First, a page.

Fantasy, meet reality

After Adam and I wrote articles about having to be careful when interpreting data, this Toronto Police graph came to my attention. It’s part of their ‘Way Forward’ initiative, already covered, that seeks input from Toronto residents about the future of policing.

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Click to enlarge.

The chart is breathtaking in its deceptiveness and misrepresents the true levels of crime in these cities. The authors seem to want people to interpret the graph to the effect that New York City, Los Angeles and Chicago have lower crime levels than Toronto. The fine print at the bottom basically informs readers that the statistics are meaningless but who cares, the bars have probably done their job.

For those interested, and again, murder being the best indicator of violent crime levels since there’s no ambiguity about a murder – they are almost always reported, here are the same cities’ murder rates in 2013, the middle year used in the police chart, so we can compare apples to apples.

20160818043023Let’s resolve that ‘The Way Forward’ should not be to mislead, or indeed to believe that Torontonians are stupid.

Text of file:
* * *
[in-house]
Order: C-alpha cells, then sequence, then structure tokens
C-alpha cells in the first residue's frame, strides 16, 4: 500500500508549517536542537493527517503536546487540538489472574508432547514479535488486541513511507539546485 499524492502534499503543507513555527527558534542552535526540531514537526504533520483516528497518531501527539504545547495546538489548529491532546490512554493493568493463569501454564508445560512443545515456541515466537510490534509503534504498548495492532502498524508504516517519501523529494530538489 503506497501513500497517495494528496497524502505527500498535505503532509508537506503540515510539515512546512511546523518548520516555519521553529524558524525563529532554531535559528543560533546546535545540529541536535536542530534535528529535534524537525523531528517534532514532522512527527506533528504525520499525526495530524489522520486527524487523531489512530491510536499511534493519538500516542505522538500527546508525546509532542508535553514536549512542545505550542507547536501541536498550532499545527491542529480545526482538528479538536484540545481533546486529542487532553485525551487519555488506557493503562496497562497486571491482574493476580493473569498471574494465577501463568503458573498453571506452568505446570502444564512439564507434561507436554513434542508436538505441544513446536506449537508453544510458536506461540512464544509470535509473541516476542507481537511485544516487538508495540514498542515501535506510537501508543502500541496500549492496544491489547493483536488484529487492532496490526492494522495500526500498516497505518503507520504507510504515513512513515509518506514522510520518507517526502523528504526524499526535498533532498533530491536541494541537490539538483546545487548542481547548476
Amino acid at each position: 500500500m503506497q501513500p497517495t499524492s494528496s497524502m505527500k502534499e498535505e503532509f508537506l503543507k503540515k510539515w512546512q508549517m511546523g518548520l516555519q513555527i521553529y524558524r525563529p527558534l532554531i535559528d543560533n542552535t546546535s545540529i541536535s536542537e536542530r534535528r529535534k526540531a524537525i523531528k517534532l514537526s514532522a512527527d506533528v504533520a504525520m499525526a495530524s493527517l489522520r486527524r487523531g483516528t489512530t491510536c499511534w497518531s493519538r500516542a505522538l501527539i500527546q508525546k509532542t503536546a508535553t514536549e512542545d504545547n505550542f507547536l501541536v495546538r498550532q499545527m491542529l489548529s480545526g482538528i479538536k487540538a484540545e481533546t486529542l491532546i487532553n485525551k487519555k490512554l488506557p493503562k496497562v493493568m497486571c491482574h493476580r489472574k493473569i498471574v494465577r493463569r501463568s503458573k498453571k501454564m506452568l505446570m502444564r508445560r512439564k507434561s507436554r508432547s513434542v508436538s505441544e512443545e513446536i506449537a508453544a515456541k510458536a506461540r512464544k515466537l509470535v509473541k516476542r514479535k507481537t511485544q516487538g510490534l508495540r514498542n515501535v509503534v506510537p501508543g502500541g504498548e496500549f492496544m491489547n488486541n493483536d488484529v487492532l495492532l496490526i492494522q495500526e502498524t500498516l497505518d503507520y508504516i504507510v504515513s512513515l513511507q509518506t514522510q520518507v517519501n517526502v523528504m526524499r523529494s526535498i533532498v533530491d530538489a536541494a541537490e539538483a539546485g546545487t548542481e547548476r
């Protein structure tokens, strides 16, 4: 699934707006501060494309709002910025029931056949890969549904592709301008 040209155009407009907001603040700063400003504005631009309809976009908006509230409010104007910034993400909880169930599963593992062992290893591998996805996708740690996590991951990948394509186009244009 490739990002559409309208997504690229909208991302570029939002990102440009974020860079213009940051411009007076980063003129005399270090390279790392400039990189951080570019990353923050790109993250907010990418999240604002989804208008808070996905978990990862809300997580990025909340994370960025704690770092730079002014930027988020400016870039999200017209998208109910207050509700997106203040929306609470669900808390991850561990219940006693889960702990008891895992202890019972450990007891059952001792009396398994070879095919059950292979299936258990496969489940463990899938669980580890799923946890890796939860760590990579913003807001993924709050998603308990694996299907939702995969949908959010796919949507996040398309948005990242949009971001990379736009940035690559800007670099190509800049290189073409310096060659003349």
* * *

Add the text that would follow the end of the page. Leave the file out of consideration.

2 thoughts on “Fantasy, meet reality”

  1. Misleading and a way to justify police? When I replied to the Way Forward initiative with suggestions, I got an almost immediate response saying that many people agree with my suggestions or have similarly commented, but that budget restrictions don’t allow the kind of contact with the communities that I think would be helpful.

    Budget for high police salaries, justified by scaring us about how unsafe our city is? PR run wild, and thanks for making it real here.

    1. Thanks for sharing your experience Westonian and well done for taking the time to be a good citizen and give input to the Way Forward group on this important topic.
      It’s interesting that instead of thanking you for your suggestion and adding it to their data collection they tell you that what you’re proposing is popular and then judge it to be financially unfeasible.
      This makes me worry about what they will present as a public input. They’ve already shown an inability (or unwillingness) to interpret and present data correctly. I’m concerned that any final report on the public’s responses may not be a true representation.
      They should have asked a neutral third party to gather information from the public and summarize it in the form of a report, along with recommendations. I suspect they didn’t because they can’t control the results that way.

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